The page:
2011 Computational Math Day

The Mathematics Department at Simon Fraser University was pleased to present Computational Math Day 2011 (CMD 2011), which was held on Tuesday, August 9th, 2011 at the IRMACS Centre, SFU Burnaby Campus. This annual event showcased the computational expertise of our Department and of other invited speakers.  


The program included invited talks and a Poster Session which will cover diverse topics in mathematics with an emphasis on computation. All participants are encouraged to contribute a poster to the Poster Session.

Prizes for the best undergraduate and graduate posters were awarded.


Registration closed as of Thursday, August 4, 2011

Getting to SFU and the IRMACS Centre

Get directions to SFU and the IRMACS Centre.


Sponsorship from the Centre for Experimental and Constructive Mathematics (CECM), the Center for Scientific Computing (CSC), the Interdisciplinary Research in the Mathematical and Computational Sciences Centre (IRMACS), the Pacific Institute for the Mathematical Sciences (PIMS), and the SFU Department of Mathematics is gratefully acknowledged. Learn more about our sponsors.

2011 Program

The CMD 2011 Program is a showcase of research in computational mathematics at SFU, UBC, and UVic.

Program Schedule

Date: Tuesday, August 9th, 2011 Location: IRMACS Centre, Simon Fraser University 

TimeEvent or Speaker
Title of Talk
9:00amRegistration and Welcome Coffee

9:30amAdam Oberman (SFU)
Discrete geometric game interpretations of nonlinear elliptic partial differential equations
10:15amWendy Myrvold (UVic)
Searching for a maximum set of mutually orthogonal Latin squares of order 10
11:00amMorning Coffee and Poster Setup
11:15amPoster Session & Judging 
12:15pmBuffet Lunch
1:15pmJessica Conway (UBC)
Viral load in treated HIV+ individuals modeled using branching processes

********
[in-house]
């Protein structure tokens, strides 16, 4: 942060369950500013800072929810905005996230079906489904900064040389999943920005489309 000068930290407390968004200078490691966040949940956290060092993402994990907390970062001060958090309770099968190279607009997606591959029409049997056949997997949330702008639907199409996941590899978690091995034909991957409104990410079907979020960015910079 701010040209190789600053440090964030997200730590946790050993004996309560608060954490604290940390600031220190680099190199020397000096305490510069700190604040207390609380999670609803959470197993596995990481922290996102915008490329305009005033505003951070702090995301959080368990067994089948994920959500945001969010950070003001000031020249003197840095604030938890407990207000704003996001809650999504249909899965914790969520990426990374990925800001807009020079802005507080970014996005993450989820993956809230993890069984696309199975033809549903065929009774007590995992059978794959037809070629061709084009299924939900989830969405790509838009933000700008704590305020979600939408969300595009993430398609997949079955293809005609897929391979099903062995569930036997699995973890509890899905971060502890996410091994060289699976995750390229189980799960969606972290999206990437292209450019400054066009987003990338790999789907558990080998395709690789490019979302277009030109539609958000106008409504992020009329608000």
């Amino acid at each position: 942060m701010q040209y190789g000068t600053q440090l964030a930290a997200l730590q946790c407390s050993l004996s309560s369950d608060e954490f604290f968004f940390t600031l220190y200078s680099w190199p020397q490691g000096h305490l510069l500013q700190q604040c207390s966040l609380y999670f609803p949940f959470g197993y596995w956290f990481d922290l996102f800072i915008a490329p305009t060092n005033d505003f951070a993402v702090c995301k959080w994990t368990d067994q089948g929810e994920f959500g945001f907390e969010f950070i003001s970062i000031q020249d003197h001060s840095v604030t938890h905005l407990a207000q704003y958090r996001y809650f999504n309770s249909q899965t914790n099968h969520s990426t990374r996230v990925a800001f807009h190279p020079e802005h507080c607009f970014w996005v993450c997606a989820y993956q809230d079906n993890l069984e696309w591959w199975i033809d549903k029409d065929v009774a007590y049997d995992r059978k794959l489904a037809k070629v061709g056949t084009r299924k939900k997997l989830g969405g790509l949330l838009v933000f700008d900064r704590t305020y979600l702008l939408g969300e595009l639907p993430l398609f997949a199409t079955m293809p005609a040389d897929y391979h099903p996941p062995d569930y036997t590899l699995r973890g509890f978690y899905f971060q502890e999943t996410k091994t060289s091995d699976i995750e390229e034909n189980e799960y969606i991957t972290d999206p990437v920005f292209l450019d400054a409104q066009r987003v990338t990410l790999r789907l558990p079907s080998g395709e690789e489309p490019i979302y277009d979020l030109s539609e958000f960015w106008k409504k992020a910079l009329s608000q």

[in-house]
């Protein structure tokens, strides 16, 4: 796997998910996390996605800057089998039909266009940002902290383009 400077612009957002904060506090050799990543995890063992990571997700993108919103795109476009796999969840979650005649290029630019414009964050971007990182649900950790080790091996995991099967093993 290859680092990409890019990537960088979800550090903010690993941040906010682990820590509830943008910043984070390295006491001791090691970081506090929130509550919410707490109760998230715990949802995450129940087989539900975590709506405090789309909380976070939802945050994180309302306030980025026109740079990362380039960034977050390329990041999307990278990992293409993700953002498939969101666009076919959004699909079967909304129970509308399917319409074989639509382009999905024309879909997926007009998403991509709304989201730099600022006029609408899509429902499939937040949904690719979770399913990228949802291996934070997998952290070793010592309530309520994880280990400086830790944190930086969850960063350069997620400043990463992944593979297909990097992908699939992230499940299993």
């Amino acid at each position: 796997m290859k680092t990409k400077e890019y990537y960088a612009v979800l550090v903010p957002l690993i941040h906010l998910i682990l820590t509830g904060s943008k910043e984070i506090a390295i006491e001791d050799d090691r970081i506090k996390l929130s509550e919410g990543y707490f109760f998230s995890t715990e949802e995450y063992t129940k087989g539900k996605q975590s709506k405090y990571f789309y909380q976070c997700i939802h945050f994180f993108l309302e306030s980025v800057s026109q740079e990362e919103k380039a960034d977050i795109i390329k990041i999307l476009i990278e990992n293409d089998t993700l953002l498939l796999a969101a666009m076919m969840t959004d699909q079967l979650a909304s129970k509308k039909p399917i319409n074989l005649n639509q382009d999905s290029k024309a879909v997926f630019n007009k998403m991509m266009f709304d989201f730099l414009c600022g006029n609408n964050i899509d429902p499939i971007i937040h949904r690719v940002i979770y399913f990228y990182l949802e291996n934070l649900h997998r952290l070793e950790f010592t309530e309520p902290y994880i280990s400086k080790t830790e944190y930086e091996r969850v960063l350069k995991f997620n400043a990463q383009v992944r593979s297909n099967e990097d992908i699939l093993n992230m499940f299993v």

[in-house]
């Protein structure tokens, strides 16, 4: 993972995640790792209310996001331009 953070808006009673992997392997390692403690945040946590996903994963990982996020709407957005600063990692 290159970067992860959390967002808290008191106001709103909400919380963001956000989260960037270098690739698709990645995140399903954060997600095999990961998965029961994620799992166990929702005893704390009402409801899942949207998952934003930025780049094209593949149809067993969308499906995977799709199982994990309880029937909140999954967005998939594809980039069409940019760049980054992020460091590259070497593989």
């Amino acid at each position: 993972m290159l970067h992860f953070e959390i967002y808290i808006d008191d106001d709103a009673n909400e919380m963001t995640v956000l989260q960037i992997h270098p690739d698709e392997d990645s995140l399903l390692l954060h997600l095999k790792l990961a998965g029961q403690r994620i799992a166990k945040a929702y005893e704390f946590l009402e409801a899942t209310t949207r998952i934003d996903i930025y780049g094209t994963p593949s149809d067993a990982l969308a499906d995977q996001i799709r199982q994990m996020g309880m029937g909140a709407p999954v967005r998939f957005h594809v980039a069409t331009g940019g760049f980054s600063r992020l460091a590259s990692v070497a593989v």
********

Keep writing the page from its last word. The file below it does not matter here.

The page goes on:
2:00pmCedric Chauve (SFU)
Looking for lost genomes
2:45pmAfternoon Coffee
3:00pmMatt DeVos (SFU)Homomorphisms to Clebsch, proof by computer
3:45pmPoster Awards

3:55pmPoster Presentations by Award Winners

4:15pmClosing Remarks 

2011 Abstracts

Looking for lost genomes

Cedric Chauve, SFU

Paleogenomics aims at reconstructing the genomes of extinct species, whose DNA can not be sequenced due to molecular decay. Hence the only possible approach is the study of current genomes (i.e. descendants of these extinct species) to detect conserved features that might indicate ancestral genomic characters and then to assemble these characters into ancestral genomes. Although the initial question is clearly biological, it can only be answered through an inference process that relies on both a mathematical model for ancient genomes and computational methods within this model. In this talk, I will present recent results on this problem, that rely on relatively old combinatorial notions such as the Consecutive Ones Property of binary matrices and PQ-trees.

Viral load in treated HIV+ individuals modeled using branching processes

Jessica Conway, UBC

I will discuss a stochastic model of within-host HIV viral dynamics. The modeling is motivated by observations of viral load in HIV+ patients on anti-retroviral treatment: though the treatment very effectively inhibits viral replication, a treated HIV+ individual's viral load remains non-zero. Further, blood tests show occasional "viral blips," short periods of increased viral load. We adopt the hypothesis that this low viral load can be attributed to activation of cells latently infected by HIV before treatment initiation. Blips would then represent small-probability deviations from the mean. Modeling this system as a branching process, we compute probability distributions for viral load using a novel numerical approach. These distributions yield blip amplitudes consistent with patient data. We then compute probability distributions on duration of these blips through direct numerical simulation. Our stochastic model of latent cell activation reproduces features of treated HIV infection, and can be used to provide insight into variability of treatment outcomes for HIV+ individuals not available in deterministic models.

Homomorphisms to Clebsch, proof by computer

Matt DeVos, SFU